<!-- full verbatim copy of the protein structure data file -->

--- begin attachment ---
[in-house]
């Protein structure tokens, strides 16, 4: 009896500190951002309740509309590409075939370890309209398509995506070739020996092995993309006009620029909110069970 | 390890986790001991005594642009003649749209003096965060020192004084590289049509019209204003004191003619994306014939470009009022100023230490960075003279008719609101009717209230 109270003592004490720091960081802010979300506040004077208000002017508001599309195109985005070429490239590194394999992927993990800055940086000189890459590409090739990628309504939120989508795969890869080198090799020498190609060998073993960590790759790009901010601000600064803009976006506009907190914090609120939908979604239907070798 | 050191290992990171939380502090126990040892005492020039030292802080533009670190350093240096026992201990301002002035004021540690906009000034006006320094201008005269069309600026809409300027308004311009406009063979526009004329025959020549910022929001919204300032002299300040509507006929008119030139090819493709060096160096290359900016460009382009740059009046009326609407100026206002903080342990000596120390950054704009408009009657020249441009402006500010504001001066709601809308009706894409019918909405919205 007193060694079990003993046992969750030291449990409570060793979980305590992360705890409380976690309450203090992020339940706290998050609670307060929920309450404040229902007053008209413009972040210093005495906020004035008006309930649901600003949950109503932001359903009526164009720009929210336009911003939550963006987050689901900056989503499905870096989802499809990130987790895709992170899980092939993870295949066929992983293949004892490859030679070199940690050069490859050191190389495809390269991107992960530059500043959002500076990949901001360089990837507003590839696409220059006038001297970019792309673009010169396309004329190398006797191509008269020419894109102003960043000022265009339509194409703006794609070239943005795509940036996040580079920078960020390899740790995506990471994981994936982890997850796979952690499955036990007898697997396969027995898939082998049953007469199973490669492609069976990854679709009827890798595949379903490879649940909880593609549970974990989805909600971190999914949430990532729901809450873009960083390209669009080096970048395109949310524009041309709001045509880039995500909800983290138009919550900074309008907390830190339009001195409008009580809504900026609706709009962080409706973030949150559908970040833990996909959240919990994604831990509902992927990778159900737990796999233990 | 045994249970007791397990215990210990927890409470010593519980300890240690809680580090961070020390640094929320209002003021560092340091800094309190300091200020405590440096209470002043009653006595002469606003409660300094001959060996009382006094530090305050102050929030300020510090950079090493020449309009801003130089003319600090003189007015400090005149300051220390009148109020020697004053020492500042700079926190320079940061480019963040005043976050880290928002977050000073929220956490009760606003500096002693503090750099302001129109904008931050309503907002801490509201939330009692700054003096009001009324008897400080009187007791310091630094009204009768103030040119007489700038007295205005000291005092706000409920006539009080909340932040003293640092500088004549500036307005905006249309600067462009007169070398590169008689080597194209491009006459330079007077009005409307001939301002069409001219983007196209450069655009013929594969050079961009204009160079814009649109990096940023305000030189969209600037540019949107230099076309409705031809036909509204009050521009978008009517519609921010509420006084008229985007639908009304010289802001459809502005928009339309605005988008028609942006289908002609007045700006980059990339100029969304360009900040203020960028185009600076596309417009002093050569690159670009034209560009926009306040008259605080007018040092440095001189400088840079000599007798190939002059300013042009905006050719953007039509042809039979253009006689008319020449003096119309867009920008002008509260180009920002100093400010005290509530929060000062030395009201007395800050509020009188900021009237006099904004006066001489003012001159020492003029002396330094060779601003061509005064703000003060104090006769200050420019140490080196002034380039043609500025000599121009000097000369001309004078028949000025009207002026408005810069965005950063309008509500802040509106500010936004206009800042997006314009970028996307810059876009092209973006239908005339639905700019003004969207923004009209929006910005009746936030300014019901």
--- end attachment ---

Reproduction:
[in-house]
């Protein structure tokens, strides 16, 4: 009896500190951002309740509309590409075939370890309209398509995506070739020996092995993309006009620029909110069970 | 390890986790001991005594642009003649749209003096965060020192004084590289049509019209204003004191003619994306014939470009009022100023230490960075003279008719609101009717209230 109270003592004490720091960081802010979300506040004077208000002017508001599309195109985005070429490239590194394999992927993990800055940086000189890459590409090739990628309504939120989508795969890869080198090799020498190609060998073993960590790759790009901010601000600064803009976006506009907190914090609120939908979604239907070798 | 050191290992990171939380502090126990040892005492020039030292802080533009670190350093240096026992201990301002002035004021540690906009000034006006320094201008005269069309600026809409300027308004311009406009063979526009004329025959020549910022929001919204300032002299300040509507006929008119030139090819493709060096160096290359900016460009382009740059009046009326609407100026206002903080342990000596120390950054704009408009009657020249441009402006500010504001001066709601809308009706894409019918909405919205 007193060694079990003993046992969750030291449990409570060793979980305590992360705890409380976690309450203090992020339940706290998050609670307060929920309450404040229902007053008209413009972040210093005495906020004035008006309930649901600003949950109503932001359903009526164009720009929210336009911003939550963006987050689901900056989503499905870096989802499809990130987790895709992170899980092939993870295949066929992983293949004892490859030679070199940690050069490859050191190389495809390269991107992960530059500043959002500076990949901001360089990837507003590839696409220059006038001297970019792309673009010169396309004329190398006797191509008269020419894109102003960043000022265009339509194409703006794609070239943005795509940036996040580079920078960020390899740790995506990471994981994936982890997850796979952690499955036990007898697997396969027995898939082998049953007469199973490669492609069976990854679709009827890798595949379903490879649940909880593609549970974990989805909600971190999914949430990532729901809450873009960083390209669009080096970048395109949310524009041309709001045509880039995500909800983290138009919550900074309008907390830190339009001195409008009580809504900026609706709009962080409706973030949150559908970040833990996909959240919990994604831990509902992927990778159900737990796999233990 | 045994249970007791397990215990210990927890409470010593519980300890240690809680580090961070020390640094929320209002003021560092340091800094309190300091200020405590440096209470002043009653006595002469606003409660300094001959060996009382006094530090305050102050929030300020510090950079090493020449309009801003130089003319600090003189007015400090005149300051220390009148109020020697004053020492500042700079926190320079940061480019963040005043976050880290928002977050000073929220956490009760606003500096002693503090750099302001129109904008931050309503907002801490509201939330009692700054003096009001009324008897400080009187007791310091630094009204009768103030040119007489700038007295205005000291005092706000409920006539009080909340932040003293640092500088004549500036307005905006249309600067462009007169070398590169008689080597194209491009006459330079007077009005409307001939301002069409001219983007196209450069655009013929594969050079961009204009160079814009649109990096940023305000030189969209600037540019949107230099076309409705031809036909509204009050521009978008009517519609921010509420006084008229985007639908009304010289802001459809502005928009339309605005988008028609942006289908002609007045700006980059990339100029969304360009900040203020960028185009600076596309417009002093050569690159670009034209560009926009306040008259605080007018040092440095001189400088840079000599007798190939002059300013042009905006050719953007039509042809039979253009006689008319020449003096119309867009920008002008509260180009920002100093400010005290509530929060000062030395009201007395800050509020009188900021009237006099904004006066001489003012001159020492003029002396330094060779601003061509005064703000003060104090006769200050420019140490080196002034380039043609500025000599121009000097000369001309004078028949000025009207002026408005810069965005950063309008509500802040509106500010936004206009800042997006314009970028996307810059876009092209973006239908005339639905700019003004969207923004009209929006910005009746936030300014019901």